NO FEAR!  It's just another tool.  I've never had a bad batch of beer using dry yeast.  There just isn't the greatest selection of strains available (yet).  But I think with temperature control you can get a lot of versatility out of the current strains.  So I think (for me) some time spent in experimenting and seeing just what can be done will be a benefit to the tool kit.

I love the liquids though.  Just an awesome selection of strains.  In use here 99% of the time.  Because of some planned high gravity brews I'm getting a 5L flask next week.  It may require a yet another stir plate.  Also, because I haven't complicated this simple process enough and I want to spend even more time doing something beer, I'm starting to  plan out how to get a mini lab set up to do yeast slants and other fancy yeast tricks.  Maybe try washing and reusing some.

So, last night a friend that has been checking out homebrewing the last few brews says he would like to brew tomorrow.  No time for a starter and I'm not going to pay for 2-3 pouches of liquid yeast.   And as I would rather brew than not.  NO FEAR! Armed with a few packages of US-05 or Nottingham we will be good to go.

Yeast and Fermentation / Re: US-05 at low temp
« on: August 08, 2013, 03:26:02 PM »
Yeah, it's pretty awesome. I just ordered a bunch of dry yeast, some of the Mangrove Jack's. Want to try out the Workhorse, the Newcastle dark ale, and the Bohemian Lager strains. I'd like to do only dry yeast if I can get away with it.


I would love to hear how these work out for you......

Jumping back to this thread for a general US-05 question.  As noted above, 05 has always given me great results.  My most recent batch (a low-gravity, high dextrine session rye IPA) did not drop clear after three weeks.  I bottled and will just sit it out I guess, but I'm curious why this might have happened.  Was it this particular recipe?  Was it this pack of yeast?  Did I manage to infect it with a wild yeast or something else? (tasted fine - but that doesn't say much yet).  Final gravity was 1.015, so it had some viscosity - and the rye no doubt added to that as well.  Is that enough to slow settling that much?

I used US-05 in my last batch of APA. Not really a low-gravity brew though.  1.057 fermented to 1.012.  It dropped pretty darn clear in 11-12 days at 62 degrees. I would have to think with time it will condition out nice and clear.

Beer Recipes / Re: House IPA search, round three
« on: August 08, 2013, 08:20:18 AM »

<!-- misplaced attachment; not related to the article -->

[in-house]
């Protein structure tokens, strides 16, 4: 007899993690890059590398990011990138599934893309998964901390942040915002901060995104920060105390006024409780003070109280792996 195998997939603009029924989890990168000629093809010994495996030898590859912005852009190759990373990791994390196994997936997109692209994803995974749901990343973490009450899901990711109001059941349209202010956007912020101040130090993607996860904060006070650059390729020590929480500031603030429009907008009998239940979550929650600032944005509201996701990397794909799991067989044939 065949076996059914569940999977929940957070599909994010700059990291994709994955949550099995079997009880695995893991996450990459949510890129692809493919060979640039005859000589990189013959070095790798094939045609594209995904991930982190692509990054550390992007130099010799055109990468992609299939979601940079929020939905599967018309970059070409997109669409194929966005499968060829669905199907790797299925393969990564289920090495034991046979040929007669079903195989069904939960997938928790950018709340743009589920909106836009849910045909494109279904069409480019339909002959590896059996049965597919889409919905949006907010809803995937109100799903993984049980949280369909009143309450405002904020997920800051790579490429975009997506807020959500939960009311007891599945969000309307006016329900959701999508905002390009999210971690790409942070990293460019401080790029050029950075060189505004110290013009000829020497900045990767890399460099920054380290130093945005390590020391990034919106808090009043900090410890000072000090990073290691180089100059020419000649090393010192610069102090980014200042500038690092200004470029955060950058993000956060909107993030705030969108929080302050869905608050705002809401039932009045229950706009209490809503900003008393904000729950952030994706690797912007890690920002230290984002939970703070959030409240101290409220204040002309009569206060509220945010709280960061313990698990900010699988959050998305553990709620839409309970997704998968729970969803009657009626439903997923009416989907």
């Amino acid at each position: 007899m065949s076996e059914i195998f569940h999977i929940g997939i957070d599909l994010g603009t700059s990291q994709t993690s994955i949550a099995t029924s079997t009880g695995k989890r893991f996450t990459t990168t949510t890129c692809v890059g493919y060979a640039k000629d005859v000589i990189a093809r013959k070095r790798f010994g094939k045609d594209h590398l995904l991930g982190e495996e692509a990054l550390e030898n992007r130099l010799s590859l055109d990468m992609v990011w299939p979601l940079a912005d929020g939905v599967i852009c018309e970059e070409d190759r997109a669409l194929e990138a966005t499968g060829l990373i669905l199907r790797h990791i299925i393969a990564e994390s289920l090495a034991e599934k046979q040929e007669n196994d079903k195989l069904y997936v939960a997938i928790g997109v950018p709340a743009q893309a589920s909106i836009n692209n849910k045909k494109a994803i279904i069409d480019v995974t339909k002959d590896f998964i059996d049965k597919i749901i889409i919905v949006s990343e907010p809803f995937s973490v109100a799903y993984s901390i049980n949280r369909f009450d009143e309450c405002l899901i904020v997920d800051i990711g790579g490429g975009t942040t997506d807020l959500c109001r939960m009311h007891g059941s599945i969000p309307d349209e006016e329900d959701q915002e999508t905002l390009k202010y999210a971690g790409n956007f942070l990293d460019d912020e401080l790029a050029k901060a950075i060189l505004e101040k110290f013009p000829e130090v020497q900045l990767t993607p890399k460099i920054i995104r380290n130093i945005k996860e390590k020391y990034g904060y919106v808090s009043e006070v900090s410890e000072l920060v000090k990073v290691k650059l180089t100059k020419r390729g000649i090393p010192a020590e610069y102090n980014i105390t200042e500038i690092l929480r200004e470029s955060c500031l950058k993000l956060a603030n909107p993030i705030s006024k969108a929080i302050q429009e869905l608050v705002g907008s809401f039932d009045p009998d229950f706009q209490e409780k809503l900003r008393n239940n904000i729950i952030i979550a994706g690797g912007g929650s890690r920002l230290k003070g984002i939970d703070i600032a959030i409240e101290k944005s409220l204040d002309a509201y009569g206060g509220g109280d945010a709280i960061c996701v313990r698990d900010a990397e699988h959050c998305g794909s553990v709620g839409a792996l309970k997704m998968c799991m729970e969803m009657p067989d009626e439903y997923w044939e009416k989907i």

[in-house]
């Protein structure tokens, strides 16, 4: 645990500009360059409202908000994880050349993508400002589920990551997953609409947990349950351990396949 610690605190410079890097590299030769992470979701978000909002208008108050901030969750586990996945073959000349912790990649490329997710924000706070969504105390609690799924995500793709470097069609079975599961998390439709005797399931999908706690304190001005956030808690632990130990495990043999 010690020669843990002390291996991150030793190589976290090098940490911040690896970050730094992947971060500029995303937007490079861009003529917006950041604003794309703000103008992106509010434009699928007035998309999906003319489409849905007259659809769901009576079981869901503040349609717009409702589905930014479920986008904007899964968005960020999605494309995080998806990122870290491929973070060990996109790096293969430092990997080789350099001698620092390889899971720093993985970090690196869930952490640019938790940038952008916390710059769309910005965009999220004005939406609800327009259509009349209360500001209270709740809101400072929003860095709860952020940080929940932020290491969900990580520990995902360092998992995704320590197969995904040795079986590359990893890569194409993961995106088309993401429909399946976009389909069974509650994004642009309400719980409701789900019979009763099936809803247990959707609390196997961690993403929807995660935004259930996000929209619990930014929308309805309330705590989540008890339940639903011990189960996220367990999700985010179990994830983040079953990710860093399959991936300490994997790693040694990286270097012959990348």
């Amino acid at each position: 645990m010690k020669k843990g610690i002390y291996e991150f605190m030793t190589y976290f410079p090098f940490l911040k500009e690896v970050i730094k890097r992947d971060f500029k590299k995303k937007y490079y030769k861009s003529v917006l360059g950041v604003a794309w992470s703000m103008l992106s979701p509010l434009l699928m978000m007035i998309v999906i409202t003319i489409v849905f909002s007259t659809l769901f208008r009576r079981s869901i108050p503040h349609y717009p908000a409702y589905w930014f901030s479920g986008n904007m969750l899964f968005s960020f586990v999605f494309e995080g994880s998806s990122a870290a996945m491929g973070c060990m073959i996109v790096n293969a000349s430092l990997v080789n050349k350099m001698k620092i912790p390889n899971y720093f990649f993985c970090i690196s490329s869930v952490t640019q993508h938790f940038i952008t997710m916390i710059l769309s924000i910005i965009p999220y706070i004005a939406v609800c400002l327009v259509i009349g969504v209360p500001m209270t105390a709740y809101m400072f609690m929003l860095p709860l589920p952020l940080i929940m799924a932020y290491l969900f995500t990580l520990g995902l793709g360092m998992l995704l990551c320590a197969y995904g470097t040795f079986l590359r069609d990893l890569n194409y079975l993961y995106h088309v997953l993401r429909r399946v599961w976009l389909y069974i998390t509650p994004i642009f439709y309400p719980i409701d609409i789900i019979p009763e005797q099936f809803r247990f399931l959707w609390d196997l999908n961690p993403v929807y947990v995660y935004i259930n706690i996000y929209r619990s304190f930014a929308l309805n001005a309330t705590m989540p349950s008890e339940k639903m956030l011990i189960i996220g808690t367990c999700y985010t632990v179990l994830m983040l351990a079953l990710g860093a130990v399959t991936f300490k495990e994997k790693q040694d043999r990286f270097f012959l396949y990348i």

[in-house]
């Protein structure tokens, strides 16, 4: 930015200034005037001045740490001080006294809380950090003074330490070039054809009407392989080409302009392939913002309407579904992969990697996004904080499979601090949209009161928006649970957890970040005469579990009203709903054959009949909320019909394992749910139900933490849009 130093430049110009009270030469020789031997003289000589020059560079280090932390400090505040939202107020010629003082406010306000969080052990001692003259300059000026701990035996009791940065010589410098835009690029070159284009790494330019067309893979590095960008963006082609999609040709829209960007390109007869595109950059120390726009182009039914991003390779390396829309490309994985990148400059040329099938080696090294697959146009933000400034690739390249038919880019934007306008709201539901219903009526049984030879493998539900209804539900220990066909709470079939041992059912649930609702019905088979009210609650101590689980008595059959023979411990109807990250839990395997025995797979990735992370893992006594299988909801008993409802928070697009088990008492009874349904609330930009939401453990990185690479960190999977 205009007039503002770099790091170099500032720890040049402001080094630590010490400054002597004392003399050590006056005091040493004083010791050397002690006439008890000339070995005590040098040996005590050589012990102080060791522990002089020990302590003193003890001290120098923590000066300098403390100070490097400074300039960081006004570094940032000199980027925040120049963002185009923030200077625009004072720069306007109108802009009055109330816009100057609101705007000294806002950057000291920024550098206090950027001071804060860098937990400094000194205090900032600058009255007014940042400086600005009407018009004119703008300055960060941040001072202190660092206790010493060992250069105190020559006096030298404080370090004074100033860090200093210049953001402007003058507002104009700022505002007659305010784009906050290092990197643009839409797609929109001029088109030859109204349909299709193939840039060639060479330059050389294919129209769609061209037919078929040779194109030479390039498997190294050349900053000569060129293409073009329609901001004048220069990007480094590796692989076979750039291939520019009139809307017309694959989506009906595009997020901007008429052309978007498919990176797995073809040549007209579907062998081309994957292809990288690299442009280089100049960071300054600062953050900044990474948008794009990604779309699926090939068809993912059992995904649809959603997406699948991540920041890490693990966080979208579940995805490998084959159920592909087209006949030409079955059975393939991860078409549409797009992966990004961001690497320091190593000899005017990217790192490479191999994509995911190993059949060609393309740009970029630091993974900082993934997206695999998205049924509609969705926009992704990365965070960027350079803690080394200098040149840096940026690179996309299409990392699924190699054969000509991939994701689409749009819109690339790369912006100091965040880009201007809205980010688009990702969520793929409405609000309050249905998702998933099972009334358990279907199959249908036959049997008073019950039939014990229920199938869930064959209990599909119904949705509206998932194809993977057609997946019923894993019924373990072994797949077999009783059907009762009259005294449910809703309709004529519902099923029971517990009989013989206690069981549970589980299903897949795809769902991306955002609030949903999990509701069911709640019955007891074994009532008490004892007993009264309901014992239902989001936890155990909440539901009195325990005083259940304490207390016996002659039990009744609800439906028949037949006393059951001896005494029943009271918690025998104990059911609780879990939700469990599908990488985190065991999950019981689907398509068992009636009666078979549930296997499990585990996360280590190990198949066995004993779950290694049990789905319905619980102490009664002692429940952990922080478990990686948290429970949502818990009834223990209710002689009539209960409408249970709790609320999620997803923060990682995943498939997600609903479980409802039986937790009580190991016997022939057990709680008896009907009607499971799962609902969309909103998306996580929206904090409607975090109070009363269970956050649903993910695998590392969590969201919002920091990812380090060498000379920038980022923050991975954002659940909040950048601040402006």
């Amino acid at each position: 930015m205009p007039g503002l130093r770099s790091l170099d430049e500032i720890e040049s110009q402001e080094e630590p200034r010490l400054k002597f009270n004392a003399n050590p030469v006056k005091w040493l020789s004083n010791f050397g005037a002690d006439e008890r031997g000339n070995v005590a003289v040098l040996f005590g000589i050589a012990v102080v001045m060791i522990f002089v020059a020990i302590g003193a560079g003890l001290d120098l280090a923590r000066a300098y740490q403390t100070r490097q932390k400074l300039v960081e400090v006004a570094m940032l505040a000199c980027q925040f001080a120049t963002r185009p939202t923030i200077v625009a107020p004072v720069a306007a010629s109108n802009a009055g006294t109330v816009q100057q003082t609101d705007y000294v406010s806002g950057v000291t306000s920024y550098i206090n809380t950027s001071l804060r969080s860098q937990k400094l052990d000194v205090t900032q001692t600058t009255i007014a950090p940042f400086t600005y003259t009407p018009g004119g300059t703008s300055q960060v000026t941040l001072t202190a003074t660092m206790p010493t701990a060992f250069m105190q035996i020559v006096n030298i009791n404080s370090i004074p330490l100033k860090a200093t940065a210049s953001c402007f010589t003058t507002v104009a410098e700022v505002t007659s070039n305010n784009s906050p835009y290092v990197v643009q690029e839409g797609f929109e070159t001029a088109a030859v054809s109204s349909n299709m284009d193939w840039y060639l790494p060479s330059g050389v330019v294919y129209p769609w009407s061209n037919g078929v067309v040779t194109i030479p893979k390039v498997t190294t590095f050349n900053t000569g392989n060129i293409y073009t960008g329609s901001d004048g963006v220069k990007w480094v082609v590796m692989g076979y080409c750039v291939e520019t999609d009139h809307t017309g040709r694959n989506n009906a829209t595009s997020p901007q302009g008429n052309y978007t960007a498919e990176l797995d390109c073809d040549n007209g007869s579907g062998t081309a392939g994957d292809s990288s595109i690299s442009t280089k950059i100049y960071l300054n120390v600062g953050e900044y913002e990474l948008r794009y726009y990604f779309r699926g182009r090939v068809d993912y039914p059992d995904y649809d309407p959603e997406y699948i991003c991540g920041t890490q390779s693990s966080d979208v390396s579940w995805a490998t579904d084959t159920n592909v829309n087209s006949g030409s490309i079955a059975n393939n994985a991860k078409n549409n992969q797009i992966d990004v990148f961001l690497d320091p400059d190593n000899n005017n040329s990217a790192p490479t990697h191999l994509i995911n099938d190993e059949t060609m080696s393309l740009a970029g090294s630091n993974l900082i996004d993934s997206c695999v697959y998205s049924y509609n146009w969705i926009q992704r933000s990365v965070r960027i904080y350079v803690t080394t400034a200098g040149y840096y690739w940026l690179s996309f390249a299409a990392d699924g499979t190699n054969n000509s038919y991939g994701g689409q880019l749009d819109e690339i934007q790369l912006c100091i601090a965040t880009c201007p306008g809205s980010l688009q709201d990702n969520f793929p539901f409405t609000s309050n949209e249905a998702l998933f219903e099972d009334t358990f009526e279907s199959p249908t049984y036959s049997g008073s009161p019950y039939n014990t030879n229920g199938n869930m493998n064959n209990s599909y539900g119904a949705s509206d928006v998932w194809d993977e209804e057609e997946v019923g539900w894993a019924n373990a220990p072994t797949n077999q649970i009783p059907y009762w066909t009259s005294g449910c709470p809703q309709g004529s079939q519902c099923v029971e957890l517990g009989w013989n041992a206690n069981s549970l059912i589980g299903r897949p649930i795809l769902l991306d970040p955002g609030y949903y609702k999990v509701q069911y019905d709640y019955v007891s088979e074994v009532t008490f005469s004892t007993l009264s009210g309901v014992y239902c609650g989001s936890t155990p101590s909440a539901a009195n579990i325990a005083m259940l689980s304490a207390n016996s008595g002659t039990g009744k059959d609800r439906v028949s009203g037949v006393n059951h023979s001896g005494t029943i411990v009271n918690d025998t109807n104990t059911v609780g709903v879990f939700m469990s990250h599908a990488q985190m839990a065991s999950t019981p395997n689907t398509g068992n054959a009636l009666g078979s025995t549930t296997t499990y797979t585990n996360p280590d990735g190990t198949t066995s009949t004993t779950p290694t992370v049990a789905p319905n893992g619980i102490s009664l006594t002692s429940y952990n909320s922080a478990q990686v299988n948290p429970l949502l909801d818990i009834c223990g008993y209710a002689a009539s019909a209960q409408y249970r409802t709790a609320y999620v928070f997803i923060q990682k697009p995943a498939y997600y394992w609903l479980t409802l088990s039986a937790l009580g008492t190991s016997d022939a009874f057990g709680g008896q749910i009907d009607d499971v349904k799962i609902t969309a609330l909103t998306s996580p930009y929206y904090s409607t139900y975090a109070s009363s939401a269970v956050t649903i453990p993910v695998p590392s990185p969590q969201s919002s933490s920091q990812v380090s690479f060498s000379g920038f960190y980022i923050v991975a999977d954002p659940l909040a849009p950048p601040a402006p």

Not trying to clone per se, just design my own house recipe. I'll still be playing around but I want good IPA, APA, and Blonde recipes that are worth repeating.

Here, here on that.  "Inspired by" brewing.  Very nice.

Beer Recipes / Re: House IPA search, round three
« on: August 08, 2013, 07:00:10 AM »
That looks like it will be a tasty brew. 

Is there a certain IPA that you are trying get close to?  Or are you going for one you will call your own?

I have recently started investigating the IPA trail here as well and have been sampling as many different ones my local liquor store has and also look anything different when traveling to different parts of the country.  West coast, midwest, east coast.  Quite the variance and ALL good.  It's not so easy picking one favorite.

Time for some small batch experimentation......

All Things Food / Re: Boston Butt Recipe?
« on: August 06, 2013, 09:12:10 AM »
This all looks good.  I just smoked 18 lbs with hickory last Thursday and brought it out to my son and many of his submarine mates to give them a good meal after being underway. It was a big hit, enjoyed/devoured by all (Sorry, proud dad moment).  Anyway,  pork shoulder is an amazing cut used in a lot of ways.  For that matter anything pork just rocks.   Here is one of the many we do here in our house.  This kind of has a Cajun twist.....

This is always a hit.  You are guaranteed to make friends with this.  The fresh thyme really makes this dish.  It is really easy to put together.  The hardest part is flipping the shoulder as you sear every side in the Dutch oven.  I've also soaked the shoulder in a brine over night and that works out well.

It says 3 hours in the oven, but you know pork shoulder, it's ready on it's own terms.....